How is Paper Made?


We’ve explained the story about how cardboard is made so we thought it would be interesting to go back one step and describe the process about how paper is made.

  1. Paper starts from timber, which comes from well managed forests (to ensure sustainable growth). Tree types used in the making of paper include spruce, pine, fir, larch, hemlock, eucalyptus, aspen and birch. The best parts of these trees are usually reserved for the construction industry and the remaining elements are used for paper production. The bark is removed from the trees and the stripped logs are then chipped.
  2. There are then two pulping options – chemical or mechanical.
  3. Chemical pulping involves the chips being heated along with chemicals to make a pulp.
  4. Mechanical pulping is where the debarked logs are forced between rotating steel discs to tear the wood apart.
  5. At this stage the pulp is usually about 1% fibres and 99% water.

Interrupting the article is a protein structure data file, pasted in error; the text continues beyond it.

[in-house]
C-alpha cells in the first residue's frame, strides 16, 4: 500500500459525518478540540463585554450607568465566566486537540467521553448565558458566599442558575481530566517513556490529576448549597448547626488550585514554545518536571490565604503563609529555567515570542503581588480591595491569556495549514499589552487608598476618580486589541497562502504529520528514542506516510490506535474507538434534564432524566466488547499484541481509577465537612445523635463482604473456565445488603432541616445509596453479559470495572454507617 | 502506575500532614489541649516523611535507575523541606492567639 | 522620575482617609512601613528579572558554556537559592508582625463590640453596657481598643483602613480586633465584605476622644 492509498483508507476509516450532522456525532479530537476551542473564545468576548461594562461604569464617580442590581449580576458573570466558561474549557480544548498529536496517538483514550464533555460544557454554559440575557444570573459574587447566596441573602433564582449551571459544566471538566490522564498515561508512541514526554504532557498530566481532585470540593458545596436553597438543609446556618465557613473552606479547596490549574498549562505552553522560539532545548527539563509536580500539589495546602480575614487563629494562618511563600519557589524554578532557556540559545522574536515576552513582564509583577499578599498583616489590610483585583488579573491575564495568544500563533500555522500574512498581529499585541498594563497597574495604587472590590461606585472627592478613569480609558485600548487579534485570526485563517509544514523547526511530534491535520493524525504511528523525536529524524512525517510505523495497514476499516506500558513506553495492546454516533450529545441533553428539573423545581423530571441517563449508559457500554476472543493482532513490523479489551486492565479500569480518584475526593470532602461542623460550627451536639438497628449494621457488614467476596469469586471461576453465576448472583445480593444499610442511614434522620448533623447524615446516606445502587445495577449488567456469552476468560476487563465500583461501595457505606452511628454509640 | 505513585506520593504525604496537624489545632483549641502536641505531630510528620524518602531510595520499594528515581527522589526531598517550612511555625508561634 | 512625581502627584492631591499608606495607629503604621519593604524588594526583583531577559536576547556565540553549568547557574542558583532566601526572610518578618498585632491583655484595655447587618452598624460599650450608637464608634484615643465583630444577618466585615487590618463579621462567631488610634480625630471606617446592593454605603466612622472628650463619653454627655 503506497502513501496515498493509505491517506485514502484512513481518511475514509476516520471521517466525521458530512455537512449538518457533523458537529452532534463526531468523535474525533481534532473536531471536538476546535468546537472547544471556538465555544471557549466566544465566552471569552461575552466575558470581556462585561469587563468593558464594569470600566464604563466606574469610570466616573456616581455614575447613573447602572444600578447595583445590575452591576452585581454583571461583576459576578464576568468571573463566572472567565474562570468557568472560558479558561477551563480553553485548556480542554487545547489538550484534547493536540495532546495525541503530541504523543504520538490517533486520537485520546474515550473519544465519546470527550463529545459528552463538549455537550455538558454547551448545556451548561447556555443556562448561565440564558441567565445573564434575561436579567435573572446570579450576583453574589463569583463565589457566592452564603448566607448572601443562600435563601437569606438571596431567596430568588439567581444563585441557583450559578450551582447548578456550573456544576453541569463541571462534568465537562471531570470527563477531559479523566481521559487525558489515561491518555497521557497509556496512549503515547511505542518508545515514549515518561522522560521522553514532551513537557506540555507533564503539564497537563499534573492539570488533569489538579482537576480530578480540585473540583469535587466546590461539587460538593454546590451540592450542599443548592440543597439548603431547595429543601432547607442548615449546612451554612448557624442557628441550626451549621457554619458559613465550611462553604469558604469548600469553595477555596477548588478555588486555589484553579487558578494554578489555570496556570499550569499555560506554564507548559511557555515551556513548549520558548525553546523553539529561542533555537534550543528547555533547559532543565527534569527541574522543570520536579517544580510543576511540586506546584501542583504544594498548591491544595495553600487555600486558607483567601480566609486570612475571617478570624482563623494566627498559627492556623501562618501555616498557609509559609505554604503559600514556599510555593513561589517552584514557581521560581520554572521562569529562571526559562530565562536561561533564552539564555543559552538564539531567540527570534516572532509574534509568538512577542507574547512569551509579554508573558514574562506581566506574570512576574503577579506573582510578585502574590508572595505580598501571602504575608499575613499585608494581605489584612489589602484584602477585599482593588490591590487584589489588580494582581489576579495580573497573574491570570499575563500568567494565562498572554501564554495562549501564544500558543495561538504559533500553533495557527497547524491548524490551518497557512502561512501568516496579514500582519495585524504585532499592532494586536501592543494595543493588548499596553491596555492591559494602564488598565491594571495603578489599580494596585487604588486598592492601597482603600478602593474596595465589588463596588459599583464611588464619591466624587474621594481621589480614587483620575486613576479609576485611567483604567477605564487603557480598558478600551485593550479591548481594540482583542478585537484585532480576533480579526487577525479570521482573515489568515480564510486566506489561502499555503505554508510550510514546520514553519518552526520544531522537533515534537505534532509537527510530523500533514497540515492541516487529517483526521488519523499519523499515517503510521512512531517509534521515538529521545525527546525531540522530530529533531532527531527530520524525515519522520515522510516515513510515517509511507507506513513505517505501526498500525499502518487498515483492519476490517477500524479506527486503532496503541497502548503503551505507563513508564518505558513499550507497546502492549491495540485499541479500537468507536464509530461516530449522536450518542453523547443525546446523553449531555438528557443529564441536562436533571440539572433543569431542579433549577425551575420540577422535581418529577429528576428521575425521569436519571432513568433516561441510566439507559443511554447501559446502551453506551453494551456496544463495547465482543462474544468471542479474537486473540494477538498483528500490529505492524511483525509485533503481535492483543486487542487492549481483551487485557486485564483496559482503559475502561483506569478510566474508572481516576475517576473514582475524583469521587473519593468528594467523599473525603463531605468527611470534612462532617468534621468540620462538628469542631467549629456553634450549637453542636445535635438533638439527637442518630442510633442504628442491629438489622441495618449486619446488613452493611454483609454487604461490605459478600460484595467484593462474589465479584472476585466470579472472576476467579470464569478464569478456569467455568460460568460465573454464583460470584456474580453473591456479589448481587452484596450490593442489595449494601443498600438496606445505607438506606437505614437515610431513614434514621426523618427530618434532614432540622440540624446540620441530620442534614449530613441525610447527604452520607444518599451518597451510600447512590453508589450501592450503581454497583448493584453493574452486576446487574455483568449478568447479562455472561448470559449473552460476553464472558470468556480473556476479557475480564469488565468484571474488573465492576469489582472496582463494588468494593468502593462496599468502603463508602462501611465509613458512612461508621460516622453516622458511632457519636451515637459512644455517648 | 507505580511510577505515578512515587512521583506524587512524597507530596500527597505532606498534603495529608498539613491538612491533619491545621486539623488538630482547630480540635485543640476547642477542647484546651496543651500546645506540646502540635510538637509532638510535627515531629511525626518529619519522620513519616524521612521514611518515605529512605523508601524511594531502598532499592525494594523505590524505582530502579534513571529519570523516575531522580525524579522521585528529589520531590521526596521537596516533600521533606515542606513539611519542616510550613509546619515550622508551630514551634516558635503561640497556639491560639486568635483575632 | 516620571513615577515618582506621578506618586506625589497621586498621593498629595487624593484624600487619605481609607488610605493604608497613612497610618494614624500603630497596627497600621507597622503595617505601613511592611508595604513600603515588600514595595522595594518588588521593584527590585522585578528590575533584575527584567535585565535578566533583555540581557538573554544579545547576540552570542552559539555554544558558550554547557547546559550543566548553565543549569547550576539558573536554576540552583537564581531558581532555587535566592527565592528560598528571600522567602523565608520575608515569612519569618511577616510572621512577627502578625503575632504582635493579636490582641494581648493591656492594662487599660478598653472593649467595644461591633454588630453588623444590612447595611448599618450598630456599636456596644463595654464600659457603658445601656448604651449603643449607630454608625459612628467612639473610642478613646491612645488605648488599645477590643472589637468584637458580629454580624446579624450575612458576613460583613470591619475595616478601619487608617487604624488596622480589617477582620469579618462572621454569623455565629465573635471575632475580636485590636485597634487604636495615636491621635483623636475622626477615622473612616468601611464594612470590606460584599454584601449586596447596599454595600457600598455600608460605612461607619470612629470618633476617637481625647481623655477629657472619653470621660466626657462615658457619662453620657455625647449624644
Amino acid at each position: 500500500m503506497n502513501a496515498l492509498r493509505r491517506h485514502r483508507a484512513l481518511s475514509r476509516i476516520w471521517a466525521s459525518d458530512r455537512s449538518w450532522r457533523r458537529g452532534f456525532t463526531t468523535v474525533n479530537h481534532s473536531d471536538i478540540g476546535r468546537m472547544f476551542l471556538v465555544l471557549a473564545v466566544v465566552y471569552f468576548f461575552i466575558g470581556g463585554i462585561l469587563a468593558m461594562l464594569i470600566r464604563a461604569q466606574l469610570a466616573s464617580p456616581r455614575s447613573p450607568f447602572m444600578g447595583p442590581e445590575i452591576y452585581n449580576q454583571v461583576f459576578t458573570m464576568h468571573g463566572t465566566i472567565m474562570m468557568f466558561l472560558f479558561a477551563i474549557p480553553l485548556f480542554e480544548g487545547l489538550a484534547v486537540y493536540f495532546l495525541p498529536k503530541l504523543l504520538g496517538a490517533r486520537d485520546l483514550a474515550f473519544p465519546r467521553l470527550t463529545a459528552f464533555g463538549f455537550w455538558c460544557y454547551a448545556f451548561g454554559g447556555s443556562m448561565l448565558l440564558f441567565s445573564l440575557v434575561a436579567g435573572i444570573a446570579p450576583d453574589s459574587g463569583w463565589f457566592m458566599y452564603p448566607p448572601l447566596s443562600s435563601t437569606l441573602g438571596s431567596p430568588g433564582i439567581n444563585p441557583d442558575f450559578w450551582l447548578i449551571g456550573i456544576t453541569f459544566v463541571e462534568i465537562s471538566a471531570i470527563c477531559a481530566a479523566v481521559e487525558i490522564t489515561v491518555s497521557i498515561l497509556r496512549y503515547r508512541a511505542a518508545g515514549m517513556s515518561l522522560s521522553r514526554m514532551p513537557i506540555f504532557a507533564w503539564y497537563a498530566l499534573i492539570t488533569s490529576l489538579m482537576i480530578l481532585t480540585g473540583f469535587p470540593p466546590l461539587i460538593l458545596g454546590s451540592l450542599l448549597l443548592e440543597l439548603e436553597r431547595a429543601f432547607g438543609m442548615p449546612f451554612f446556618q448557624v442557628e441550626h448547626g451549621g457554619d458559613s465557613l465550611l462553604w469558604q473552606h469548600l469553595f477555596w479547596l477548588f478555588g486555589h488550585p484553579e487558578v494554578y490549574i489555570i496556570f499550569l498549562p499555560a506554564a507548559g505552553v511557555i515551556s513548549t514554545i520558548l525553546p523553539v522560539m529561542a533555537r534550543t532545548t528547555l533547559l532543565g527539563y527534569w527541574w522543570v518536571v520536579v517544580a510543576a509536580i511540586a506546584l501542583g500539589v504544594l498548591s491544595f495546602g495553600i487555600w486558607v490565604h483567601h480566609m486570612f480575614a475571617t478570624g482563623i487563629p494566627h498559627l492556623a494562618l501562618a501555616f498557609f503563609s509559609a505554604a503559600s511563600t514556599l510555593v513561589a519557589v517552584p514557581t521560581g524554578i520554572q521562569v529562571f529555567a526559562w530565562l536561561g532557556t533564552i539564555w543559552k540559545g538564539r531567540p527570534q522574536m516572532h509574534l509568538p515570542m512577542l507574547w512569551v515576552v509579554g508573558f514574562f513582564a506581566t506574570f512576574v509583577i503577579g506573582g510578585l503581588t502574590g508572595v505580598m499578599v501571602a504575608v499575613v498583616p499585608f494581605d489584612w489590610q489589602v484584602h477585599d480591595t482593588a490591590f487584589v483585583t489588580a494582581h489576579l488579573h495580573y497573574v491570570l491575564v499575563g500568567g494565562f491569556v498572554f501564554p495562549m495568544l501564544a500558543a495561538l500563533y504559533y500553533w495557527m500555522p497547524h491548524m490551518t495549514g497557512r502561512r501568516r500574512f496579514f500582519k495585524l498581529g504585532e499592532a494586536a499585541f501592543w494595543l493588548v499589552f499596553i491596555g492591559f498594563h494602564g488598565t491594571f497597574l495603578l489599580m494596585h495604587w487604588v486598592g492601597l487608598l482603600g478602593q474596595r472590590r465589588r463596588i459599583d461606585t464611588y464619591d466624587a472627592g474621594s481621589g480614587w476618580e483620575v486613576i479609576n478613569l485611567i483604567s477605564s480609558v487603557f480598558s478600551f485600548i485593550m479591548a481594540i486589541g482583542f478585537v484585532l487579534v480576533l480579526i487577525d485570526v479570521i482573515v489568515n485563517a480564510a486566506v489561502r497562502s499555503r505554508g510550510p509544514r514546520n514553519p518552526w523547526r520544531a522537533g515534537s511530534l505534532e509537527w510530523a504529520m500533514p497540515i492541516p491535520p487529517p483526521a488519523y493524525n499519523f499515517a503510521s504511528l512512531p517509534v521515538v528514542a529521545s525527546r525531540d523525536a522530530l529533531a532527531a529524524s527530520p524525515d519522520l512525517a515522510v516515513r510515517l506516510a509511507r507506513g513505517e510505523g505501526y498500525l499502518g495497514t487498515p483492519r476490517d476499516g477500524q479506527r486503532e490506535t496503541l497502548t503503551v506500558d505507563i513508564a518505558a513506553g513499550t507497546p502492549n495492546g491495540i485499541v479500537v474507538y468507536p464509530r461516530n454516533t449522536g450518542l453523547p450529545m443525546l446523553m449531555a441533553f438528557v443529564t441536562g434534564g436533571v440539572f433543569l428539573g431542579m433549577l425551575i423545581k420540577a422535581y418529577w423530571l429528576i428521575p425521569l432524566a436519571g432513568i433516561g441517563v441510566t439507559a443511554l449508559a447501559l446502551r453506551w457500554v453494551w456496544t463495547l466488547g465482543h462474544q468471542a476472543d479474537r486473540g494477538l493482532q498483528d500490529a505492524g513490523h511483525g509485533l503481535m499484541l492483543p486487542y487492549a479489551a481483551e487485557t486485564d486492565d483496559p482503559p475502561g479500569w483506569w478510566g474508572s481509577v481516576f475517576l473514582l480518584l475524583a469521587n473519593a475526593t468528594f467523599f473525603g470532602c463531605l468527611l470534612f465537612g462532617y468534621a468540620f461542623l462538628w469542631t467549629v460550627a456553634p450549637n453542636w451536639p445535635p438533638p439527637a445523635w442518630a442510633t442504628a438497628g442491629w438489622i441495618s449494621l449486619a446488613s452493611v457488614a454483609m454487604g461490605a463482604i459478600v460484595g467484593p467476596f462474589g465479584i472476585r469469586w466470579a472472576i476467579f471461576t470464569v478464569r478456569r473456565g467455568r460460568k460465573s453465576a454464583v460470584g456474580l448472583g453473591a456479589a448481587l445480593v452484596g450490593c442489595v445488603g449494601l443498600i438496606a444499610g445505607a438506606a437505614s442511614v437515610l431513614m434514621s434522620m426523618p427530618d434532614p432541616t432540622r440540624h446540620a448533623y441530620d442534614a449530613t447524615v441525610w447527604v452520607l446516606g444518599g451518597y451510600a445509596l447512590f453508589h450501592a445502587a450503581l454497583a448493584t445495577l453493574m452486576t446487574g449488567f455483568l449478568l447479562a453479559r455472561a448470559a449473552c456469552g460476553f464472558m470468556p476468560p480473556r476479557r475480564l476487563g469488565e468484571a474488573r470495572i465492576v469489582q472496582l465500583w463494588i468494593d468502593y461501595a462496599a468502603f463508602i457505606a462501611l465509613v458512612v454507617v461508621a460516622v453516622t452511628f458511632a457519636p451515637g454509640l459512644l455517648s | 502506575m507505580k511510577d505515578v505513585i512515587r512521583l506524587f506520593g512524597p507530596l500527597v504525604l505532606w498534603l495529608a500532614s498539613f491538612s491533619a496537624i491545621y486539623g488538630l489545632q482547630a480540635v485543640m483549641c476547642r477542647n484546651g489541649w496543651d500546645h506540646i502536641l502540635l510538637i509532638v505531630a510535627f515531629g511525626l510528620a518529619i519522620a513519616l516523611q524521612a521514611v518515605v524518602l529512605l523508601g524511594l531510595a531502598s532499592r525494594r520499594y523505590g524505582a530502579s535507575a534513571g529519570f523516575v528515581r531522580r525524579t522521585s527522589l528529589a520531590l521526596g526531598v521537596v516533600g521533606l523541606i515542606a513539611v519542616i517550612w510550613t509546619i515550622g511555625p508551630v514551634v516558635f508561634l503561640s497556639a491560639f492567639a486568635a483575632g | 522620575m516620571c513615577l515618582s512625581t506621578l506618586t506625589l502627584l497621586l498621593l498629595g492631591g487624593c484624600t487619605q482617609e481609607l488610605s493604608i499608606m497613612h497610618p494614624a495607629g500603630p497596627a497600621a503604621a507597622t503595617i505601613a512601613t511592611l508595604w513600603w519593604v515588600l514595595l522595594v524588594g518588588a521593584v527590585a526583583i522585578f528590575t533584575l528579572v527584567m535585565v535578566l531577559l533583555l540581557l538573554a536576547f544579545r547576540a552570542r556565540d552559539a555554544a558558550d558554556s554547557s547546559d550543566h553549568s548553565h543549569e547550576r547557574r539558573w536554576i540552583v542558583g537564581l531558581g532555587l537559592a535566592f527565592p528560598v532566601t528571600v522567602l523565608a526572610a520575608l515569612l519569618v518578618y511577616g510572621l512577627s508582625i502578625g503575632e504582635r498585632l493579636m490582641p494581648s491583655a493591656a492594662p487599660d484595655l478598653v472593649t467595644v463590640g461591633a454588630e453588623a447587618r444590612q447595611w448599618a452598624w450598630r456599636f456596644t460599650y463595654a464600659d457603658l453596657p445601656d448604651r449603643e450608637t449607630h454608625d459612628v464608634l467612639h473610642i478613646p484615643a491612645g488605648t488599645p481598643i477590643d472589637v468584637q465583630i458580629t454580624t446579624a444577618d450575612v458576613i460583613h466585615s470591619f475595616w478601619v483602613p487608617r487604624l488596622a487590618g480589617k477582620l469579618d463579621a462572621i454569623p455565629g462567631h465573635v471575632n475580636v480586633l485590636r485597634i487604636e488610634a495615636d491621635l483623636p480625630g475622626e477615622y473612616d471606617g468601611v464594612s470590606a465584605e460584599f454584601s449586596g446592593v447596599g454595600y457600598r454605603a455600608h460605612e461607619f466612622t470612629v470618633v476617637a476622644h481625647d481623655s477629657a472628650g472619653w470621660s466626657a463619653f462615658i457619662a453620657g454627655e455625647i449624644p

6. Pulp is also produced from recycled paper waste and this can be mixed into the pulp (depending on the paper type being made). This will need to be de-inked first to avoid producing a dull grey paper.
  7. The pulp is fed onto a long mesh conveyor belt and the water drains through the mesh leaving the fibres on the top of the mesh. Due to the length of this conveyor (over 30 metres long), by the time the pulp reaches the end, it has formed a sheet of paper, albeit a moist and weak sheet of paper at this stage.
  8. The sheet then passes through a number of heavy rollers to remove further moisture.
  9. Still wet, the sheet now passes through 50 or 60 steam-heated drying cylinders to ensure the paper is completely dry.
  10. Some papers require coating to improve its opacity, lightness, surface smoothness, lustre and colour-absorption ability.  In these cases, a layer will then be applied to the paper. This coating can consist of pigments, extenders, binders and chemicals.  If you use litho printed boxes or packaging for example, these always have a coated outer paper to ensure an excellent print surface.
  11. The paper is now ready to be use or converted into another product, like cardboard. WHAT_IS_CARDBOARD_MADE_FROM

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